tester - catch up

I am taking the opportunity to catch you all up on what I have been doing recently since it is so glaringly obvious that it isn't blogging!

As you know, last year I was testing for Tami's Grills Gone Vegan cookbook, which is yet to be released, but I keep hoping it will be out for summer grilling. From those delicious-days-gone-by, I tested dreamy recipes such as:

Tami's Grown Up Grilled Cheese

Seitan Salad with Nuts and Fruits
Grilled Leek Spread

And then Tami asked me to test for her sandwich cookbook, co-authored with Celine Steen, Vegan Sandwiches Save the Day, which has a September 1 release date. I am so excited! This will be the definitive vegan lunch/sandwich book. So amazing:

Two Tomato Tango


Tofu Pomegranate Pockets



Sushi Wrap
Surprise! (Is anyone, really?) These two mad-cappers are at it again! This time creating a  whole grain baking book. Yes, again, I couldn't resist. My time is valuable and I wouldn't want to test anything that I didn't find worthy, or frankly, for any cookbook I wouldn't purchase myself, so when Tami asked if I was interested, well, for sure! 
Whole. Grain. Baking.
 I believe I have at least 4 cookbooks on my shelf on the subject, and not any one I go to as a resource. Either the book is not actually "whole grains" or it isn't vegan (and baking, as we know, is a science, not an art: difficult to ad-lib) or just plain sucks.

Needless to say I was intrigued. Turns out, these women are truly using whole grains: oat, barley, amaranth, rye, corn, wheat, ...you name it, they use it. And, get this, it tastes great! Even my kids like the goodies I've made. 

Here are some teasers:

Wheat Wonder Crackers

Pizza Your Way

Olive Round
Delectable, right? And I haven't even gone down the sweet route, yet!

All this has been horrific on my hips, but I am not done, yet.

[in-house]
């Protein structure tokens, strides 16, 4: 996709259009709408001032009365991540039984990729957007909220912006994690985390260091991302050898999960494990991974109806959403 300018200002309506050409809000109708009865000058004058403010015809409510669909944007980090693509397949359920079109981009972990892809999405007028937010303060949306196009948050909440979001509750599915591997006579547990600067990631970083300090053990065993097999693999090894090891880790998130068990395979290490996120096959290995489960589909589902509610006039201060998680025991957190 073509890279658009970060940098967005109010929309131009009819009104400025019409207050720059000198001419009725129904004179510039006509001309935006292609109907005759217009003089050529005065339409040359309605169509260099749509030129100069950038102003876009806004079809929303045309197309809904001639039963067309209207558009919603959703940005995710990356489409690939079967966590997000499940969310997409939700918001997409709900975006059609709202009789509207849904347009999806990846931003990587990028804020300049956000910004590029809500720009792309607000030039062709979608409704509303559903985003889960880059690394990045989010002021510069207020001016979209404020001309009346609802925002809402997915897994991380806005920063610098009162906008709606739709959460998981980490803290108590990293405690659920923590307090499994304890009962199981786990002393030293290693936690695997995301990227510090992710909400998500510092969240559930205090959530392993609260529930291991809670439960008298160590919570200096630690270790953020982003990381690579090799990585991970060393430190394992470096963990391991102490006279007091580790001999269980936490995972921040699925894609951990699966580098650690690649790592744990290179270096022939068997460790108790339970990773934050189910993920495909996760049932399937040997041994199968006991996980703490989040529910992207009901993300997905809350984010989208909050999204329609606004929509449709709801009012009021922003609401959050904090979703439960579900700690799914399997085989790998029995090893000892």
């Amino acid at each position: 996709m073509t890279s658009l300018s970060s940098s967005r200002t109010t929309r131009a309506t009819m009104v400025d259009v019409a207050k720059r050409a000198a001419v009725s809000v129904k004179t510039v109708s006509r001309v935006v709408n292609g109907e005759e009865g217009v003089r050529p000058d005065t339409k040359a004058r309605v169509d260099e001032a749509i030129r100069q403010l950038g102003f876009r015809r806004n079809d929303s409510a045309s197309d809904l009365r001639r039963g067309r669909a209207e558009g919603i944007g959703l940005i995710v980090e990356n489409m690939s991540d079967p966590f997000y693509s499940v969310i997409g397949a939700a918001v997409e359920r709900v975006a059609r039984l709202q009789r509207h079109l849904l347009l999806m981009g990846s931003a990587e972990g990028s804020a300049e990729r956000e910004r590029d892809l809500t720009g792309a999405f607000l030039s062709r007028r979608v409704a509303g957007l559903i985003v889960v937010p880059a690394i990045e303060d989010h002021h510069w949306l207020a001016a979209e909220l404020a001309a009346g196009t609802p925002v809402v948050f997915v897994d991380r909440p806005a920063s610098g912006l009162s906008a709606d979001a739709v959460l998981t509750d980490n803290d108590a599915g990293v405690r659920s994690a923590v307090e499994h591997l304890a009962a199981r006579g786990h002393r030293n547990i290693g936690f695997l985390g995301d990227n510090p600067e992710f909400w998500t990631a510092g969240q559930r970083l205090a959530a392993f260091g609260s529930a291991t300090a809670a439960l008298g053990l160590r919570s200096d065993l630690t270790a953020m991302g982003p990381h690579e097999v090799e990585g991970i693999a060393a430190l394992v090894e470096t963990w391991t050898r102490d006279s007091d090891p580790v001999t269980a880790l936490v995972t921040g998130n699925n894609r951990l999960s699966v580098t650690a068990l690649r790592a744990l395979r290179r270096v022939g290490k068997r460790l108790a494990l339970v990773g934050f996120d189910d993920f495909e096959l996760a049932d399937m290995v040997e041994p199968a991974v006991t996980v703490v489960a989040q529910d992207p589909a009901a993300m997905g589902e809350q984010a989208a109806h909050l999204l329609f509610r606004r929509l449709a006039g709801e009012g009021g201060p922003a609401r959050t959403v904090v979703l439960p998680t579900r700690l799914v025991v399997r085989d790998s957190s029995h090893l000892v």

While testing for Tami and Celine last year, I was also doing a bit of cooking for Robin Robertson's up-coming slow-cooker cookbook. As an ubber-busy mom, this was another one of those cookbooks that I found a wealth of value in. I applied for testing when Robin posted the need on her blog and she accepted. This book, Fresh from the Vegan Slow Cooker, is slated for an October release. Just in time for the holiday onslaught, when we could all use a bit of a break after all the holiday preparation during the day; nice to have dinner ready. Well, that describes my entire year, excluding the holiday factor. Can you relate?  

Here are a few pics of Robin's recipes:

Root Vegetable Bisque

Seitan Posole

Lentil Chickpea Curry

Sweet Potato and Black Bean Chili
That's right. All from a slow cooker.

Last month I got the opportunity to test for Robin again. This time a One-Dish cookbook. I have her first One-Dish Vegetarian Meals cookbook and love it. I figured this would be another cookbook I test for that wold benefit me more than the chef. 
Right again. 

Here are some of the pictures from this new book:

Potato Salad with Avocado Dressing

Jamaican Spinach and Red Bean Soup

Bulgur and White Bean Bake with Cabbage and Tomato

One-Dish meals mean there are no sides needed - it is a complete meal in one dish. Great idea and certainly a headache saver. 

There you have it. Hopefully some of these books will be available for you to get your hands on. In the meantime, rest assured that whatever cookbooks I receive as compensation for testing these recipes, will all be up for grabs in upcoming blog contests. 

Until next time, keep eating well. 

spaghetti and vegan meatballs

Catt chose Spaghetti and Meatballs to cook this week. Typically I can print the recipe from this blog (the founding intent of it) and let the kids loose on the kitchen, but this time I realized the only encounter I have had with meatballs has been making the Swedish Meatball recipe. Since this menu choice was not Swedish and I wanted something different and perhaps easier, I decided to make the meatballs myself and let the kid continue to hole-up in her room while I prepared the meatballs. This caused a slight delay in dinner, oh, about 2 days' worth; I'm sort of what you call a procrastinator. 

Since I have been recently messing around with seitan and gluten, I decided to continue experimenting and created a meatball with maybe a little less complication, a little more flavor and a better texture. Maybe.